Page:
rituals-improve-life-according-to-ancient-chinese-philosophers-says-michael-puett

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Interactive video lesson plan for: Rituals Improve Life According to Ancient Chinese Philosophers, says Michael Puett

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Doing ritual, whether it's a religious ceremony or a simple greeting on the street, is a powerful way to break bad habits and improve our lives, says Harvard historian Michael Puett. His latest book is "The Path: What Chinese Philosophers Can Teach Us About the Good Life" (http://goo.gl/Sltm1b).

Read more at BigThink.com: http://bigthink.com/videos/michael-puett-on-ritual-and-breaking-bad-habits

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Transcript - A lot of our philosophers have what would seem to us a very counterintuitive idea of how to break patterns. Among the key things they will say are rituals. Now we often find rituals to be a bad thing. Some of them are okay, you know, prayer ritual presumably is a nice thing and a family get together on a holiday. But the idea of doing lots of rituals over the course of the day strikes us as archaic. It’s things that traditional people used to have to do. And we tend to think it’s good for us that we don’t have to do it because if we’re going to be sincere and true and authentic to ourselves we don’t want rituals that tell us what to do. Well again let’s suppose for a second that perhaps our philosophers are on to something. That we are just these patterned creatures and these patterns are potentially very dangerous. So how do we break them? That’s why you do rituals. What rituals do is they force you for a brief moment to become a different person and interact with those around you in a different way. So for that brief moment suddenly you’re no longer repeating the same old patterns, you’re doing something else and what they argued was it’s that break that really matters. Let me give you an absurdly mundane example. Typical of one in America is we see someone that we sort of know and we say, you know, we’re going through the usual day, our anxieties, fears, angers, blah, blah, blah are typical patterns in this language.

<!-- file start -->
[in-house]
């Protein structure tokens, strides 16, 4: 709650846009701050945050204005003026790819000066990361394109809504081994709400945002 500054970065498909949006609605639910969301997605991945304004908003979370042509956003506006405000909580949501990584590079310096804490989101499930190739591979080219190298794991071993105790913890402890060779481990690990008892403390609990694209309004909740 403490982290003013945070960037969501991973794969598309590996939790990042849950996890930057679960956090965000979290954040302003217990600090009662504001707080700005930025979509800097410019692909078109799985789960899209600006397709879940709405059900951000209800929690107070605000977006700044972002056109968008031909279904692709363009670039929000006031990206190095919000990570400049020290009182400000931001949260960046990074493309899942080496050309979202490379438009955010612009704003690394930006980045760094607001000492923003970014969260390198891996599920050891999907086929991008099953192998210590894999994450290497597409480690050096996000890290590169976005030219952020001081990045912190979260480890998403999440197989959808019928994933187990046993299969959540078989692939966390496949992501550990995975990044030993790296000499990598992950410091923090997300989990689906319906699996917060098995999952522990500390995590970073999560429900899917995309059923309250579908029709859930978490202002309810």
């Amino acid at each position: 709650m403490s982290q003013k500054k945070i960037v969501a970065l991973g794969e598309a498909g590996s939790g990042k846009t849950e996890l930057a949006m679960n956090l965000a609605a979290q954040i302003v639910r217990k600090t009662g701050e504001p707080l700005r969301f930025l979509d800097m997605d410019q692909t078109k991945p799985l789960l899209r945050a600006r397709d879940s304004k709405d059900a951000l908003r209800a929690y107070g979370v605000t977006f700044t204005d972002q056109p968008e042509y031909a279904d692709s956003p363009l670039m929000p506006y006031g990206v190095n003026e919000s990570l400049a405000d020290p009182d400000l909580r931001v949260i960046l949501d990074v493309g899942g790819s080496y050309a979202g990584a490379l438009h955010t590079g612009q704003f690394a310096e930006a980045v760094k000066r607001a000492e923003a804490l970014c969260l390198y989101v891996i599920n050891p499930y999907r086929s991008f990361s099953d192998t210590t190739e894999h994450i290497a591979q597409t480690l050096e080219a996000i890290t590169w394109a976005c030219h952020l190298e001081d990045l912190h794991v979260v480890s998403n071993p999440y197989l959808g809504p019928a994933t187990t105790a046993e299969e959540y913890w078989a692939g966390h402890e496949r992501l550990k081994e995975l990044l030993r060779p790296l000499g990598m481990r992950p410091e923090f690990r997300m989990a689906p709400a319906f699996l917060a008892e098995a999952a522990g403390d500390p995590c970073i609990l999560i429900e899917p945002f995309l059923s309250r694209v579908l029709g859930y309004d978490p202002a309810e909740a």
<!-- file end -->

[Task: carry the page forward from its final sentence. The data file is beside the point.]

And then we see someone and we say oh hey, how’s it going? And the other person goes oh pretty good. How are you? And we say oh yeah, I’m pretty good too and then we walk off. Now if you think about it you might think well it’s sort of silly that we do that because that’s inauthentic. I’m actually not feeling pretty good right then. But if you think of it as a ritual it’s actually a very good thing to do and we should even do it more fully. Because then what you’re doing is you’re breaking out of that standard set of patterns of the ways you’re going about the day. For that brief moment and I’ll use their language you enter a ritual space. You’re connecting with someone. Things are going well. You’re connecting with this person perfectly. It breaks you out of those patterns. And then if you’re doing that sort of thing, these little seemingly meaningless rituals over the course of a day consistently you’re breaking yourself out of these little patterns and opening up other possibilities. And they would argue that is why ritual matters. It breaks us out of patterns. We enter it to it as a space. We act as if we are a different person with a different set of emotions interacting with those around us in a different way and that is, over time, how you break these patterns. Read The Full Transcript Here: http://goo.gl/Egs9eH.

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